Global Ambassador: Karla Ramos Fearlessly Navigates Business Environments
Karla Ramos knows one thing for sure: her passion for diversity and multiculturalism is going to make an impact.
A third-year student at The University of Texas at Austin, Karla’s academic career exemplifies the type of cultural exposure and international curiosity that the Center for Global Business aims to provide students. Being a woman and a first-generation student definitely comes with its hardships, but Karla has found ways to break barriers and achieve success. Her passions and background are why Karla was chosen to be a part of the Global Ambassadors Program, a program created to recognize exceptional students with unique backgrounds to promote the work of the center.
On the path to making change
Karla chose the McCombs School of Business for its strong business program and proximity to her hometown, El Paso, Texas. As a Mexican American woman, her diverse upbringing and love for adventure sparked a desire to pursue international business. Karla also chose to add on a French major, which intertwined her love of French culture with her IB area of focus requirement, France. Her Spanish-speaking background made it strategically easier for her to grasp the French language as both languages come from a common Latin origin.
Growing up in a border city and living in what she considers the “best of both worlds” ignited a passion for diversity and multiculturalism that she never knew existed. Her decision to major in IB was mostly influenced by the two vastly different cultures she grew up in. In her studies Karla discovered that, “international business and trade reinforces everything that I saw as a young girl with the flow of goods across the border, especially with tariffs.” According to Karla, her parents would cross the border frequently to obtain and provide necessities for her family. She noticed the ways in which certain products were more efficient in Mexico than in the U.S. and vice versa. From a young age, she was able to see how globalized the world is and has been able to apply her experience to her education.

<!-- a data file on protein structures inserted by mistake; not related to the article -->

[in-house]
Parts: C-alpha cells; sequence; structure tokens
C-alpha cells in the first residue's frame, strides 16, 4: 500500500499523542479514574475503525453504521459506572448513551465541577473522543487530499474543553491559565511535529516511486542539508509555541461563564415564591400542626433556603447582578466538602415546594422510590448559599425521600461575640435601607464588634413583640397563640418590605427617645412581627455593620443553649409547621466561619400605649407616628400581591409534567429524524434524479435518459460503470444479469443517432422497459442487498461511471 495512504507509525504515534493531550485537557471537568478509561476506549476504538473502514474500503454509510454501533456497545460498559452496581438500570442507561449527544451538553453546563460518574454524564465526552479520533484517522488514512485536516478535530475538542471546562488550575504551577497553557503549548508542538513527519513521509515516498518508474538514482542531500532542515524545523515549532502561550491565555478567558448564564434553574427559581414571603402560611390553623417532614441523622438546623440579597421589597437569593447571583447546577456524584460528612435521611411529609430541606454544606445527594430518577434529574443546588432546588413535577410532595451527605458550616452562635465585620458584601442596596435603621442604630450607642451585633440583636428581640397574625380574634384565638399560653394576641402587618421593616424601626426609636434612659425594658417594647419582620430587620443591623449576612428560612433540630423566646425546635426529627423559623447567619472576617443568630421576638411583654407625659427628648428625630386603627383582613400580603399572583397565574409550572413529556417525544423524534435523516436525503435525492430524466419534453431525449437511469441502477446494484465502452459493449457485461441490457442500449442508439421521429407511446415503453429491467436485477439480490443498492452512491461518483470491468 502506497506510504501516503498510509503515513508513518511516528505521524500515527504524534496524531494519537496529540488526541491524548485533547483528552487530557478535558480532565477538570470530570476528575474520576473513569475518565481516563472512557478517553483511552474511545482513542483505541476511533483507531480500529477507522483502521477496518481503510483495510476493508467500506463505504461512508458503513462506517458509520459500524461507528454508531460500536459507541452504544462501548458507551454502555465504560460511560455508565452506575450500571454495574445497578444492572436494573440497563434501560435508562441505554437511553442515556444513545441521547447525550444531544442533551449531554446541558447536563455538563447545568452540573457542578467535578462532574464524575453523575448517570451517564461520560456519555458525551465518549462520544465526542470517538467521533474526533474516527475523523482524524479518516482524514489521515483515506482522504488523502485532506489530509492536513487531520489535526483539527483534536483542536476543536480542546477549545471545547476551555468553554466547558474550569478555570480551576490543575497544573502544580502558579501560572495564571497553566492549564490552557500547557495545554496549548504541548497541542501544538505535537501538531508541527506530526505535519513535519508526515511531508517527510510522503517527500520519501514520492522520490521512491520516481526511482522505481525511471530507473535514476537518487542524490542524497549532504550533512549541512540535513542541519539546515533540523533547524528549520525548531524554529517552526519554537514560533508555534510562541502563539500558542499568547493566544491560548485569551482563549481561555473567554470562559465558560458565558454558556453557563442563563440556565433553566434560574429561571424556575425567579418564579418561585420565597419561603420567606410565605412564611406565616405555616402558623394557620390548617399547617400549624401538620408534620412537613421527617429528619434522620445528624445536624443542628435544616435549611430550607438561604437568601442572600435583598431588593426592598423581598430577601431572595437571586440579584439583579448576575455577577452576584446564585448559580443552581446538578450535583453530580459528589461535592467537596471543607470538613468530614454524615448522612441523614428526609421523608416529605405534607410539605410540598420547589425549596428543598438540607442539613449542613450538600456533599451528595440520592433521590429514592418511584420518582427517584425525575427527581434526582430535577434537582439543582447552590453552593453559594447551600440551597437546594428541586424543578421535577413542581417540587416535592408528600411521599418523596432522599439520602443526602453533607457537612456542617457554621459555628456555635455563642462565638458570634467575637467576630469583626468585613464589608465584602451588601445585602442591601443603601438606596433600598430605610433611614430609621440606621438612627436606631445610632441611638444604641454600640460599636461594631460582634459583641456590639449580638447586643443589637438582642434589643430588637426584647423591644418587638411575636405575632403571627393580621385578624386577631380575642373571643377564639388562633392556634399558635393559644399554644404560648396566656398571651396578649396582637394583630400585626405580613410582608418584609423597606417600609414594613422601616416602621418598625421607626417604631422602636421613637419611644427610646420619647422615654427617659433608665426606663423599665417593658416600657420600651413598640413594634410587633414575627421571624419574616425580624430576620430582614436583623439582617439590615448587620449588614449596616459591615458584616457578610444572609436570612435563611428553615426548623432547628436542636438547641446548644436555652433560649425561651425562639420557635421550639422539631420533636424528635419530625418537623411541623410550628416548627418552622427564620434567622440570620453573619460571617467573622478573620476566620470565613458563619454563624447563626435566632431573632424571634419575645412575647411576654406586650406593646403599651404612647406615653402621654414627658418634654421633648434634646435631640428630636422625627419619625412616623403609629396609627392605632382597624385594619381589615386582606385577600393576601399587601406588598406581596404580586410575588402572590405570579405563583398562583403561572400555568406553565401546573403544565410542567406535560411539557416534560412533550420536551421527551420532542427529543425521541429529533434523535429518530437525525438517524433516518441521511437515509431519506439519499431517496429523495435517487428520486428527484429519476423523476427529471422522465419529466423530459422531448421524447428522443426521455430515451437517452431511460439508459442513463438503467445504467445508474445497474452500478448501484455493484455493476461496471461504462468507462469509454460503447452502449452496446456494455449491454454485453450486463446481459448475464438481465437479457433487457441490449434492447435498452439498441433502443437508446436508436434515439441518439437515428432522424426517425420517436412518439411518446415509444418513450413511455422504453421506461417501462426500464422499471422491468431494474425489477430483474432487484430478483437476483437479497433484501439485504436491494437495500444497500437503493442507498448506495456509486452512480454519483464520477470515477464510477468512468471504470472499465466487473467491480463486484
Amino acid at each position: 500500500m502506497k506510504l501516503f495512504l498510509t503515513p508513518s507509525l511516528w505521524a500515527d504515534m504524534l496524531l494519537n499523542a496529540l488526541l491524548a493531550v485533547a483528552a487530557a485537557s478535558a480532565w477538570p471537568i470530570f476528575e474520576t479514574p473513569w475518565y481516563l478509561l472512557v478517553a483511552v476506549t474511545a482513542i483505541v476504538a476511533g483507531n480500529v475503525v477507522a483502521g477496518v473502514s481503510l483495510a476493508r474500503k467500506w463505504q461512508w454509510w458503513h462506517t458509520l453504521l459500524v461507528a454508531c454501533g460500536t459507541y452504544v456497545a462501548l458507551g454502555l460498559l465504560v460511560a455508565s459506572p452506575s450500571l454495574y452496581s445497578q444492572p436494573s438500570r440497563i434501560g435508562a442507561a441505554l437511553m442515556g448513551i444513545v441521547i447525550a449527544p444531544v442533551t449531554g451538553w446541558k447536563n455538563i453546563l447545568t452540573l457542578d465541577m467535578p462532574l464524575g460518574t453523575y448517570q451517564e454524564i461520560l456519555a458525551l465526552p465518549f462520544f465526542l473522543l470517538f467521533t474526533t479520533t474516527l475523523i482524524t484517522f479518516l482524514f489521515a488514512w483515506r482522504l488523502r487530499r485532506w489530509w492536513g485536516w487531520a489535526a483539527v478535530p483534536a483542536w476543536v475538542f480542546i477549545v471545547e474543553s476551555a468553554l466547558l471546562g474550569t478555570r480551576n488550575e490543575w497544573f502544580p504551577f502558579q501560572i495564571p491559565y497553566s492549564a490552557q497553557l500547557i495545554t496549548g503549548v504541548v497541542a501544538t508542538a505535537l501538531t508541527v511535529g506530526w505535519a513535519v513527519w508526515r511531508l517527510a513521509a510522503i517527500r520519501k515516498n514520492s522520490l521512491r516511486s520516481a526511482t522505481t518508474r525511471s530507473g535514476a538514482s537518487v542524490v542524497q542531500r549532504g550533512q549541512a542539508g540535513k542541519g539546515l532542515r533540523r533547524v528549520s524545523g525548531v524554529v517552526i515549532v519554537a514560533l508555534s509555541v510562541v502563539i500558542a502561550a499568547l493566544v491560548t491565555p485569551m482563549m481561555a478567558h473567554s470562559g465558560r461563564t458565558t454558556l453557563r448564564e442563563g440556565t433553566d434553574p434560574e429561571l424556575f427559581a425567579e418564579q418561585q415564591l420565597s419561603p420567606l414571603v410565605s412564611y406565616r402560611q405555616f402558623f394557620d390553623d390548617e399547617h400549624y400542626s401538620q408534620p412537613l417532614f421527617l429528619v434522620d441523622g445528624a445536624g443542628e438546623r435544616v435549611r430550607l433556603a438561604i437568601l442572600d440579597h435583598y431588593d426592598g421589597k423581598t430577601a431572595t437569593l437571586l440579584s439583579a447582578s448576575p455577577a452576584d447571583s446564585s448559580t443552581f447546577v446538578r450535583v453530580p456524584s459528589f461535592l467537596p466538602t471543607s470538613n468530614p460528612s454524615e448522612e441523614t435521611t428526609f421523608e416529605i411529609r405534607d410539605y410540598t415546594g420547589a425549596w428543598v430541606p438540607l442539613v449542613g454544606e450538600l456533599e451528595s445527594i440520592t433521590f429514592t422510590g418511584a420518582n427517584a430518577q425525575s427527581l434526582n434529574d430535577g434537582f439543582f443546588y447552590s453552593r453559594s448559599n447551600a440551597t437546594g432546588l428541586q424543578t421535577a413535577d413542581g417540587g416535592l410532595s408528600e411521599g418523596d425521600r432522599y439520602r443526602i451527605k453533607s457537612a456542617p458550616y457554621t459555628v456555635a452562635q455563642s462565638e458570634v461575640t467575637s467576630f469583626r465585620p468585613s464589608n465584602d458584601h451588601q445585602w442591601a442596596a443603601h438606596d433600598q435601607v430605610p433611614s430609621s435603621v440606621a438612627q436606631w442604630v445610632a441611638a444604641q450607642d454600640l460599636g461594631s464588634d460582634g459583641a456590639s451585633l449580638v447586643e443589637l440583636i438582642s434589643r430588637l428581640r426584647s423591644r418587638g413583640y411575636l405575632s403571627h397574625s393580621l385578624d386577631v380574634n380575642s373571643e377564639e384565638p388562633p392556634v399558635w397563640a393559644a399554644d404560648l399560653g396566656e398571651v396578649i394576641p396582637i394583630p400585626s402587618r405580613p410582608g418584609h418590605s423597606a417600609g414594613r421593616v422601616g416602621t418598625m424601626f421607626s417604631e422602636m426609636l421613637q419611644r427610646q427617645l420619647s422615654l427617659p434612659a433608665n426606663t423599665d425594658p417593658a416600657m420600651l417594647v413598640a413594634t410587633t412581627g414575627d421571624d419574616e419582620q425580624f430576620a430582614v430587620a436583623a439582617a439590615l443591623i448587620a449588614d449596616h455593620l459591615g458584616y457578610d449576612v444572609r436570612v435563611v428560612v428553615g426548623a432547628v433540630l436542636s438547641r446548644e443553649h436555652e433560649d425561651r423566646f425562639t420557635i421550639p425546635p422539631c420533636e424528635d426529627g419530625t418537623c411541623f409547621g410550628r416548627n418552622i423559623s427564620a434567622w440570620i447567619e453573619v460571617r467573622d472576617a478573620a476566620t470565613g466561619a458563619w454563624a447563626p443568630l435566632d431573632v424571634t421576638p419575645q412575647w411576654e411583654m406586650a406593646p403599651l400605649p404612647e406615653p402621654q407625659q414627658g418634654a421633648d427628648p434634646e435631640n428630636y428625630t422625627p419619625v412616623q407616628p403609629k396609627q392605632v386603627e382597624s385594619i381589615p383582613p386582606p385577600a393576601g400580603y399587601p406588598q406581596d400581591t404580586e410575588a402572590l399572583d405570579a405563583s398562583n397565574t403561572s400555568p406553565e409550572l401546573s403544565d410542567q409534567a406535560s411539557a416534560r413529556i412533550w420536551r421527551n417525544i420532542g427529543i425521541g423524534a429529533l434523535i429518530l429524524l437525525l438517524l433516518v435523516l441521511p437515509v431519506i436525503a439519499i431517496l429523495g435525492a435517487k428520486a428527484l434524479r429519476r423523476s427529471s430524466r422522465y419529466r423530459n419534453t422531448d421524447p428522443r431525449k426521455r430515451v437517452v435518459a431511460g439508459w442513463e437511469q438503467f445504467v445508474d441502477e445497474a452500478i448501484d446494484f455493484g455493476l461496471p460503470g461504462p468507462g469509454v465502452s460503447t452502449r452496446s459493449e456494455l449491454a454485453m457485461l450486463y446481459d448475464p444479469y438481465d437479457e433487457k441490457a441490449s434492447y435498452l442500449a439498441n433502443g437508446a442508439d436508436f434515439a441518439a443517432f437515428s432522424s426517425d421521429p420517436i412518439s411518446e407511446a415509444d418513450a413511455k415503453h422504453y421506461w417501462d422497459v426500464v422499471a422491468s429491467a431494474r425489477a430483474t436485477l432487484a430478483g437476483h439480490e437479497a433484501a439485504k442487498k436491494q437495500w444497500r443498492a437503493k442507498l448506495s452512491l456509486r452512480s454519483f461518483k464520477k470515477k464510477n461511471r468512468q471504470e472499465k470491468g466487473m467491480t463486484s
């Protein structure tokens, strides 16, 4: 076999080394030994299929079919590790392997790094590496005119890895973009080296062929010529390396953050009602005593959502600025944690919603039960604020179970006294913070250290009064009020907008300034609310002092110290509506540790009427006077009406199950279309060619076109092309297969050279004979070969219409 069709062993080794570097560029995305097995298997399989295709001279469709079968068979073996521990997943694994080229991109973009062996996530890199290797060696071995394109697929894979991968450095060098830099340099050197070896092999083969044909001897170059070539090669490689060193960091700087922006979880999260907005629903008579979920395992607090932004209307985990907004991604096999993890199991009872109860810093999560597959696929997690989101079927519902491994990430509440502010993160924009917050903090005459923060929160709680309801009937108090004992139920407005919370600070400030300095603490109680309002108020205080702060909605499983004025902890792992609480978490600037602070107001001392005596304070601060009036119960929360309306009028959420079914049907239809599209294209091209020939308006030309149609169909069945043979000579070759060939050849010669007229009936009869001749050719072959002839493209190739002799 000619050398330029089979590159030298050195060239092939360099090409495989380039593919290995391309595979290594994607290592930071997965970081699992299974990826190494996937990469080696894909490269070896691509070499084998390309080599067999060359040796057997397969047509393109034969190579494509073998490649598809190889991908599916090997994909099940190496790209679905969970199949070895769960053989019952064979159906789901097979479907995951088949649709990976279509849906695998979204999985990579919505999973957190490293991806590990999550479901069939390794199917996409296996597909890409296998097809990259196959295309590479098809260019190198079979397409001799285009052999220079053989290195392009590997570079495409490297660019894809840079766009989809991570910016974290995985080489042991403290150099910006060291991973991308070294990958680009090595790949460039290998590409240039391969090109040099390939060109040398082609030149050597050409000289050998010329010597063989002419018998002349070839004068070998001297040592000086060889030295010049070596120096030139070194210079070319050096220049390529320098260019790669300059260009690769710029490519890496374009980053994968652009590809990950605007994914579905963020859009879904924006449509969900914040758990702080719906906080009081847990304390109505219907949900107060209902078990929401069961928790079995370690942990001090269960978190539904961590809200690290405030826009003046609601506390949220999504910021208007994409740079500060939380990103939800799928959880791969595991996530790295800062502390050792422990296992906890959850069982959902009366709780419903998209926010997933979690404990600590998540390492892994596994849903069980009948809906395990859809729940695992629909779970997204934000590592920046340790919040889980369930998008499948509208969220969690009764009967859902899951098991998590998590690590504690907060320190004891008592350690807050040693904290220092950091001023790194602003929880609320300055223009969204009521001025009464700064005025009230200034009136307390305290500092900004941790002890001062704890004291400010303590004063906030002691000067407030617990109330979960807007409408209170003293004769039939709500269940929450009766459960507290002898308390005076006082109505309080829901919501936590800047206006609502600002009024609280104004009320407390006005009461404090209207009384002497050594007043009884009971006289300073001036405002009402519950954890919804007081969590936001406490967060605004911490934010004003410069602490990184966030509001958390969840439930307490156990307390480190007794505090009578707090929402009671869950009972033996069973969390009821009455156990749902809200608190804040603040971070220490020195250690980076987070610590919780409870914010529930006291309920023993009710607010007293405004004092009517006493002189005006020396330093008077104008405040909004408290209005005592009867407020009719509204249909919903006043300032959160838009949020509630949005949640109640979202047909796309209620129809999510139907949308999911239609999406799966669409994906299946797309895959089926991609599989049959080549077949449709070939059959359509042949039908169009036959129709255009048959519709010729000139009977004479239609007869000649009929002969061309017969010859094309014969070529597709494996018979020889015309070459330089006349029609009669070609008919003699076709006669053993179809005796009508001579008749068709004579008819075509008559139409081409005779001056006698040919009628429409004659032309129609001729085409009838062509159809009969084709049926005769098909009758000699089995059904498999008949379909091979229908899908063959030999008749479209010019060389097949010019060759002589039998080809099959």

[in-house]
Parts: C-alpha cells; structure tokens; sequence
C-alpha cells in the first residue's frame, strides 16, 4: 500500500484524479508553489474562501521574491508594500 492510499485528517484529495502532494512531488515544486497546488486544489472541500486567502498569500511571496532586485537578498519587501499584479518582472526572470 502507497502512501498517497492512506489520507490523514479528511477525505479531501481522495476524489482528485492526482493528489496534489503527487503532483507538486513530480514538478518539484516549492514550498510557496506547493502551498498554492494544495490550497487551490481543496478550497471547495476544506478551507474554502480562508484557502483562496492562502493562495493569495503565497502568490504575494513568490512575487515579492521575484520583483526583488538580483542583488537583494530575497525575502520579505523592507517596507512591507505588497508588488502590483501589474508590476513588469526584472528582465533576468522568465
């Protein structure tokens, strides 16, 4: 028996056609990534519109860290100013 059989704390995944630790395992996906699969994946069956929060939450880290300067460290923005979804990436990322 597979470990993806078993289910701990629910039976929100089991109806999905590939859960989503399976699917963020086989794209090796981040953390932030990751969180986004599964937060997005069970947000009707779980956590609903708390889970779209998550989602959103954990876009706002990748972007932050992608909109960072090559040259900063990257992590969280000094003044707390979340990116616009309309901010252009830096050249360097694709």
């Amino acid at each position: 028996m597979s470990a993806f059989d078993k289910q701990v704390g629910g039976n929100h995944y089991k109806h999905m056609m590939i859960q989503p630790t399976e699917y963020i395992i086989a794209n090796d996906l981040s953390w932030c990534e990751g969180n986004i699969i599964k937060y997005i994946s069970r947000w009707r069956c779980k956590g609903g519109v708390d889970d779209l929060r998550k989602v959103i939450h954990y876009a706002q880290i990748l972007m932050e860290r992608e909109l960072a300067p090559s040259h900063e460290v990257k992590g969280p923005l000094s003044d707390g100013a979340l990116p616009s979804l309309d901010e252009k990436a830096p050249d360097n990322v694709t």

Equipped with her pre-existing knowledge of both multiculturalism and international business, Karla has always found ways to go beyond what is expected of her within IB. The elusive internship search among students at the McCombs School of Business is always intense and filled with much speculation, and career services have their hands full with lots of students, it can be difficult to acquire summer internship opportunities with such concerns. However, she has found opportunities within the University to be successful in her internship search, including her summer 2020 internship at IBM.
Advocating changes for women
Going to school in the U.S. and being surrounded by classmates with different backgrounds allowed Karla to witness, first-hand, the wonders of diversity. She believes that IB could be used as an instrument to help shape students’ ideas of diversity and multiculturalism. For Karla, everything is interconnected; on a personal and global level, we can all learn something from each other. Karla knows the power that transactional learning holds, especially at an institution such as McCombs. This means she is able to learn from others in the same way other students are able to learn from her. Throughout her time at UT, this idea has been the framework for her interests.
On campus, Karla is involved with Latin Economic & Business Association (LEBA), which has allowed her to meet students from Hispanic countries, such as Panama and the Dominican Republic, and see how similar and different they are from each other and America. Karla is also a part of McCombs’s B.B.A. Women’s Council (BBAWC), which has been one of the most influential organizations during her time at UT. As a part of BBAWC, she has been outspoken about the gender pay gap and the unequal gender dynamics within the Mexican-American culture.